It was the first time our network became the source of DDoS attack. TechSupport woke me up at about 13:00 - users were complaining about very slow Internet access with high packet drop rate. Guess what I did first? Yes, after a few minutes I rebooted the router And guess what? After reboot, the picture stayed the same. Even pinging router's address (or 127.0.0.1) from the router itself was showing 200-500ms RTT with 50% of timeouts.
After about fifteen minutes of searching and trying I identified that the reason was my firewall filter fules for limiting the number of simultaneous TCP connections per user: they were showing high rate of dropped packets, and when I was disabling them, router was becoming stable again.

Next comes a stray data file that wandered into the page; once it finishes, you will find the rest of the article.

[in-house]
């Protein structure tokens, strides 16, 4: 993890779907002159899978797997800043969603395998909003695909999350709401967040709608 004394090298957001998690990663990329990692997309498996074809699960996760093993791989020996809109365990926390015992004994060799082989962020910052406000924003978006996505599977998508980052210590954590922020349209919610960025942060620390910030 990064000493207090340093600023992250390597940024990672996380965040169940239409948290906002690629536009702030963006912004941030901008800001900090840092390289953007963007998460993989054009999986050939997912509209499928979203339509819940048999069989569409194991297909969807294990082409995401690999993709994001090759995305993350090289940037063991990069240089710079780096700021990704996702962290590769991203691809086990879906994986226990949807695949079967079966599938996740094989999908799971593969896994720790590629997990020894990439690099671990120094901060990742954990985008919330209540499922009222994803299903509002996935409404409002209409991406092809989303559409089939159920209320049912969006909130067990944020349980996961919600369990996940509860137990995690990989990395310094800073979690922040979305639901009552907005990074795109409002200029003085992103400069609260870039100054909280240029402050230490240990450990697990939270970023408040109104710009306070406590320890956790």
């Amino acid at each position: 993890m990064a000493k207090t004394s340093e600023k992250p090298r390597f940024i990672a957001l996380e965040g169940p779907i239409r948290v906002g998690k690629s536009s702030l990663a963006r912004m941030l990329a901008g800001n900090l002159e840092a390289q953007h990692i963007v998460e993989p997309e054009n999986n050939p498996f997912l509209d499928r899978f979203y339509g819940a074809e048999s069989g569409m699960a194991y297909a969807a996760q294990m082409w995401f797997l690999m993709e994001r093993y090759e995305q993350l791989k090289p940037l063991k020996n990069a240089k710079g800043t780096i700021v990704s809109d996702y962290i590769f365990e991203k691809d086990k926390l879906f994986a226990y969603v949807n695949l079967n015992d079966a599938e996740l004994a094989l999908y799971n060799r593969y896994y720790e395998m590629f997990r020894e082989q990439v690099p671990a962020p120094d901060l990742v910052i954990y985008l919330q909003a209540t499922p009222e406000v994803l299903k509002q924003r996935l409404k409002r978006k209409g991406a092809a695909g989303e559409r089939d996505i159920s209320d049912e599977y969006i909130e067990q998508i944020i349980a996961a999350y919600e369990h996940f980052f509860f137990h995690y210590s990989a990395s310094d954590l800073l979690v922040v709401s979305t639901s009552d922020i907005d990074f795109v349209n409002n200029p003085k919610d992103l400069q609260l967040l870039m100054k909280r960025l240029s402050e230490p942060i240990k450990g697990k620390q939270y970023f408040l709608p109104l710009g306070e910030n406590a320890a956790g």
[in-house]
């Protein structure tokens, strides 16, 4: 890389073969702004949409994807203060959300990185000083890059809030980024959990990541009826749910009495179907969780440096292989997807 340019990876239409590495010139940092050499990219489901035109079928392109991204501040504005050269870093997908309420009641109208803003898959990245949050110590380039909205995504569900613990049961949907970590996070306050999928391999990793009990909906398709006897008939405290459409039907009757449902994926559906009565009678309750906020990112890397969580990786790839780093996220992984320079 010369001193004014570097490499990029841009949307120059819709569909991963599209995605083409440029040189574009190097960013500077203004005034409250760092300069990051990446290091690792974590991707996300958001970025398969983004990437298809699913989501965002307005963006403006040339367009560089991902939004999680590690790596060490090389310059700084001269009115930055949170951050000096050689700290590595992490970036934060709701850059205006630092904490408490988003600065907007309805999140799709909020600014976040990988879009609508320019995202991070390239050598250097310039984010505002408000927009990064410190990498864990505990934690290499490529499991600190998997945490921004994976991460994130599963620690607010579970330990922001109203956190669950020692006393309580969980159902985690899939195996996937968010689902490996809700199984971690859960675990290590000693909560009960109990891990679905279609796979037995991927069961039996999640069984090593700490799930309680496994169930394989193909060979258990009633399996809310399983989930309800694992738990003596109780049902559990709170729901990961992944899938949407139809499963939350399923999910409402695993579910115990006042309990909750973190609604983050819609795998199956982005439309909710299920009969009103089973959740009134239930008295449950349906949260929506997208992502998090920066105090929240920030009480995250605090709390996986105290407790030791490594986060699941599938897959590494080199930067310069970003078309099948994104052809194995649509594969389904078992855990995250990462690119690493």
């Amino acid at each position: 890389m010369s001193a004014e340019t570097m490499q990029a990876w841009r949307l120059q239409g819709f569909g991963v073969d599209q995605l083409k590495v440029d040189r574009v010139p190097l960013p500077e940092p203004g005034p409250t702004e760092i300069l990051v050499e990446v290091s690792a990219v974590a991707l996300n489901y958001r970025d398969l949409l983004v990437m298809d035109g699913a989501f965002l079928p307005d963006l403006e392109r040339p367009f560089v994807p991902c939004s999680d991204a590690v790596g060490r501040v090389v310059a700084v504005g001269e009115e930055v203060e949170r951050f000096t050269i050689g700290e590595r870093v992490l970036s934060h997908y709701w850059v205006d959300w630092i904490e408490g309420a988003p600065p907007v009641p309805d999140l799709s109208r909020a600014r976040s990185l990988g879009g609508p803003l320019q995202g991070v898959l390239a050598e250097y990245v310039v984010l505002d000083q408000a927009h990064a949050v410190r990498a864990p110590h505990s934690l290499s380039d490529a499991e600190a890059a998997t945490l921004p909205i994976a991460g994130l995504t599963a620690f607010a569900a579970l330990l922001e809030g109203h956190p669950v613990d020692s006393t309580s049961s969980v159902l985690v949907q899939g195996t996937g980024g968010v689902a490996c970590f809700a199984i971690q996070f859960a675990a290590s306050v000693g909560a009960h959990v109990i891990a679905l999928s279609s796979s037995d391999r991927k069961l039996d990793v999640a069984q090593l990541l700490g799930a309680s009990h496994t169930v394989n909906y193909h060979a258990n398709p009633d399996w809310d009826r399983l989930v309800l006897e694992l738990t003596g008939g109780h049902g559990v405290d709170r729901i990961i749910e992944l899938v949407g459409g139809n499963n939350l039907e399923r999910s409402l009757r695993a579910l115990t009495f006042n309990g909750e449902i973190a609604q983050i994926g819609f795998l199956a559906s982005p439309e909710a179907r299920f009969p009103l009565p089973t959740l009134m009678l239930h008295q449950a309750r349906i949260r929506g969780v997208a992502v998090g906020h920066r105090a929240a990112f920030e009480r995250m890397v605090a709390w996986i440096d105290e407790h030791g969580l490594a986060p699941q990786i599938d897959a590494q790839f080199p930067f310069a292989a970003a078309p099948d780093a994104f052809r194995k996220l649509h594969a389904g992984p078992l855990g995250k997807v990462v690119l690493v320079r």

It appeared that some kind of virus or botnet on customers' computers was attacking single IP address (some Lineage II game server) by creating huge number of HTTP requests to the host (when I blocked any packets to that server, filter rule was dropping about 4000 new connections per second). So, when 'connection-limit' matcher was trying to count active user's connections a few thousand times per second, it was killing the router completely.
In Monday, attacked IP addresses changed, so this horror returned back After a dozen of minutes I came to this solution:
/ip firewall filter add chain=forward connection-state=new action=jump jump-target=block-ddos add chain=forward connection-state=new src-address-list=ddoser dst-address-list=ddosed action=drop add chain=block-ddos dst-limit=50,50,src-and-dst-addresses/10s action=return add chain=block-ddos action=add-dst-to-address-list address-list=ddosed address-list-timeout=10m add chain=block-ddos action=add-src-to-address-list address-list=ddoser address-list-timeout=10m
Hope this will help somebody to protect his routers from flooding...